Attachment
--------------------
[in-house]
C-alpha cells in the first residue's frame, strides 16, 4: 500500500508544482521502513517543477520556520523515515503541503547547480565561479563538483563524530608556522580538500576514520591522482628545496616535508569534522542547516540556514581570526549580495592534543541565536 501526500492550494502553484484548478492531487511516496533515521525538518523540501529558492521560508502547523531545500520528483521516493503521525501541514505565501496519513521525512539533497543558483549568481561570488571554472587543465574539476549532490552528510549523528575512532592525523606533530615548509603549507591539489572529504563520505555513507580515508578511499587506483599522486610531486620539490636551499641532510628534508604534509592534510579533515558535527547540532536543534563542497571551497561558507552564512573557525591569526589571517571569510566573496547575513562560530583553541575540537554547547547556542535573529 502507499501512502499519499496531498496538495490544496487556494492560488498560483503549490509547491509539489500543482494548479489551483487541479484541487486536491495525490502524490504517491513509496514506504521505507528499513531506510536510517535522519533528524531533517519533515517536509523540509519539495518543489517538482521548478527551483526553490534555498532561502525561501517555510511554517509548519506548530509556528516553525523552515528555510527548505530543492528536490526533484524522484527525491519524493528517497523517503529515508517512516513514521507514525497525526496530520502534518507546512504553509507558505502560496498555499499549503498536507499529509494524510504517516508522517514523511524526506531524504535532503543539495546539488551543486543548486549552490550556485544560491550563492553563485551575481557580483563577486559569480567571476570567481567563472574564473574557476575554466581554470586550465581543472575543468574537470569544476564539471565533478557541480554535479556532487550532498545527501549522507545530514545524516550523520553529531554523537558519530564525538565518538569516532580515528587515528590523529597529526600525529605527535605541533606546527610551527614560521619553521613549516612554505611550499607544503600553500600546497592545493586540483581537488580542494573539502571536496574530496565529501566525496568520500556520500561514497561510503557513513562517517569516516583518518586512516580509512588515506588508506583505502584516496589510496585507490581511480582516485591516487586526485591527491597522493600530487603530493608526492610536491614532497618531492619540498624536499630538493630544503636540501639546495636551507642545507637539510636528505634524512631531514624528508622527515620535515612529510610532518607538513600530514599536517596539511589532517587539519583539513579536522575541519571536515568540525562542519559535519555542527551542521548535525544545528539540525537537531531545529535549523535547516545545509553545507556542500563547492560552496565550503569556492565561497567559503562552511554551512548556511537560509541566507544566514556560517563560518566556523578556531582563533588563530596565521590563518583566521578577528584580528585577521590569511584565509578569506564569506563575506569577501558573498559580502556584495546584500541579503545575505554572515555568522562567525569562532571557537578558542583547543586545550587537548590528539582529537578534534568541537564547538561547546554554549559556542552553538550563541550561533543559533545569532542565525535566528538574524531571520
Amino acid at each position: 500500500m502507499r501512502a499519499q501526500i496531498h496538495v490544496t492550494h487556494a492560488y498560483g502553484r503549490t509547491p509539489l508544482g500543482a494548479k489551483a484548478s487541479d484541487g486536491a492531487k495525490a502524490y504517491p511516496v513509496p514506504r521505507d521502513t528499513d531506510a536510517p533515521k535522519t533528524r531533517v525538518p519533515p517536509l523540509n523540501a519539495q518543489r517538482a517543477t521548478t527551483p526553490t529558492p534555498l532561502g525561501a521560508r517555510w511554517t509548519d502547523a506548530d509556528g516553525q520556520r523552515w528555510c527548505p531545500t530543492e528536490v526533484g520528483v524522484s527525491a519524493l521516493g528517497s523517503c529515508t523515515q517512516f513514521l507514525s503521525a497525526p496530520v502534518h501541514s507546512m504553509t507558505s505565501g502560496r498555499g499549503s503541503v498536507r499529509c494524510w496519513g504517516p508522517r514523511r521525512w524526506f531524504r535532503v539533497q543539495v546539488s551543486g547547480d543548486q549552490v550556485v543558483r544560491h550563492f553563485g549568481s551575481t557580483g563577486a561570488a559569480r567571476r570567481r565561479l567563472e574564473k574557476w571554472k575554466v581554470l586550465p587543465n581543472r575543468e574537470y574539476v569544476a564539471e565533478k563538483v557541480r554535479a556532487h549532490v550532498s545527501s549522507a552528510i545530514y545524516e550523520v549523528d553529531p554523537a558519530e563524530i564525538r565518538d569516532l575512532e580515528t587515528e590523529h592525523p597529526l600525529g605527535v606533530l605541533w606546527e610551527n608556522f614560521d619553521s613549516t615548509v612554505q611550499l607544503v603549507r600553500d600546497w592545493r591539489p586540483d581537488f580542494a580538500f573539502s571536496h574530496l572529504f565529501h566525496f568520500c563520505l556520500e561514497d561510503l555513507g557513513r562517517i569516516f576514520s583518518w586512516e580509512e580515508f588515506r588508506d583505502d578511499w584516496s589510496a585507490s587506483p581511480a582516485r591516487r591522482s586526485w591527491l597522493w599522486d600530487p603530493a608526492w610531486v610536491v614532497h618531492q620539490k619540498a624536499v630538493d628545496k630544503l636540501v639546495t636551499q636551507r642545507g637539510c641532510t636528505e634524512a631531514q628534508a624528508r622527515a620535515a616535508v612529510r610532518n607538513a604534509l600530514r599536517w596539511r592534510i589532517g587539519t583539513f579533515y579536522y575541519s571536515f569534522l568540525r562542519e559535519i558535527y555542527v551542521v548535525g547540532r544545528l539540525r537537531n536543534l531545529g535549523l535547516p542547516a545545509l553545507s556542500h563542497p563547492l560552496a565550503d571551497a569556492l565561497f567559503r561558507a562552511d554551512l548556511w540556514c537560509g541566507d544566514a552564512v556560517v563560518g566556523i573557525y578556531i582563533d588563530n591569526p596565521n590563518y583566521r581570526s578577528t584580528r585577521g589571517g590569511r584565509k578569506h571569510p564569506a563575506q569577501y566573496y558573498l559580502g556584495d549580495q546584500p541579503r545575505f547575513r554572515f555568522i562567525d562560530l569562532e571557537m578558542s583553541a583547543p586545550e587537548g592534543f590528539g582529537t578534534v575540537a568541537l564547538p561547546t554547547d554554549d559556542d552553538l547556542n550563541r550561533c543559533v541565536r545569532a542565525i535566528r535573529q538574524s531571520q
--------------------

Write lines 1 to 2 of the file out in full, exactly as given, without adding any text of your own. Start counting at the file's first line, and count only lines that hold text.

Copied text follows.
[in-house]
C-alpha cells in the first residue's frame, strides 16, 4: 500500500508544482521502513517543477520556520523515515503541503547547480565561479563538483563524530608556522580538500576514520591522482628545496616535508569534522542547516540556514581570526549580495592534543541565536 501526500492550494502553484484548478492531487511516496533515521525538518523540501529558492521560508502547523531545500520528483521516493503521525501541514505565501496519513521525512539533497543558483549568481561570488571554472587543465574539476549532490552528510549523528575512532592525523606533530615548509603549507591539489572529504563520505555513507580515508578511499587506483599522486610531486620539490636551499641532510628534508604534509592534510579533515558535527547540532536543534563542497571551497561558507552564512573557525591569526589571517571569510566573496547575513562560530583553541575540537554547547547556542535573529 502507499501512502499519499496531498496538495490544496487556494492560488498560483503549490509547491509539489500543482494548479489551483487541479484541487486536491495525490502524490504517491513509496514506504521505507528499513531506510536510517535522519533528524531533517519533515517536509523540509519539495518543489517538482521548478527551483526553490534555498532561502525561501517555510511554517509548519506548530509556528516553525523552515528555510527548505530543492528536490526533484524522484527525491519524493528517497523517503529515508517512516513514521507514525497525526496530520502534518507546512504553509507558505502560496498555499499549503498536507499529509494524510504517516508522517514523511524526506531524504535532503543539495546539488551543486543548486549552490550556485544560491550563492553563485551575481557580483563577486559569480567571476570567481567563472574564473574557476575554466581554470586550465581543472575543468574537470569544476564539471565533478557541480554535479556532487550532498545527501549522507545530514545524516550523520553529531554523537558519530564525538565518538569516532580515528587515528590523529597529526600525529605527535605541533606546527610551527614560521619553521613549516612554505611550499607544503600553500600546497592545493586540483581537488580542494573539502571536496574530496565529501566525496568520500556520500561514497561510503557513513562517517569516516583518518586512516580509512588515506588508506583505502584516496589510496585507490581511480582516485591516487586526485591527491597522493600530487603530493608526492610536491614532497618531492619540498624536499630538493630544503636540501639546495636551507642545507637539510636528505634524512631531514624528508622527515620535515612529510610532518607538513600530514599536517596539511589532517587539519583539513579536522575541519571536515568540525562542519559535519555542527551542521548535525544545528539540525537537531531545529535549523535547516545545509553545507556542500563547492560552496565550503569556492565561497567559503562552511554551512548556511537560509541566507544566514556560517563560518566556523578556531582563533588563530596565521590563518583566521578577528584580528585577521590569511584565509578569506564569506563575506569577501558573498559580502556584495546584500541579503545575505554572515555568522562567525569562532571557537578558542583547543586545550587537548590528539582529537578534534568541537564547538561547546554554549559556542552553538550563541550561533543559533545569532542565525535566528538574524531571520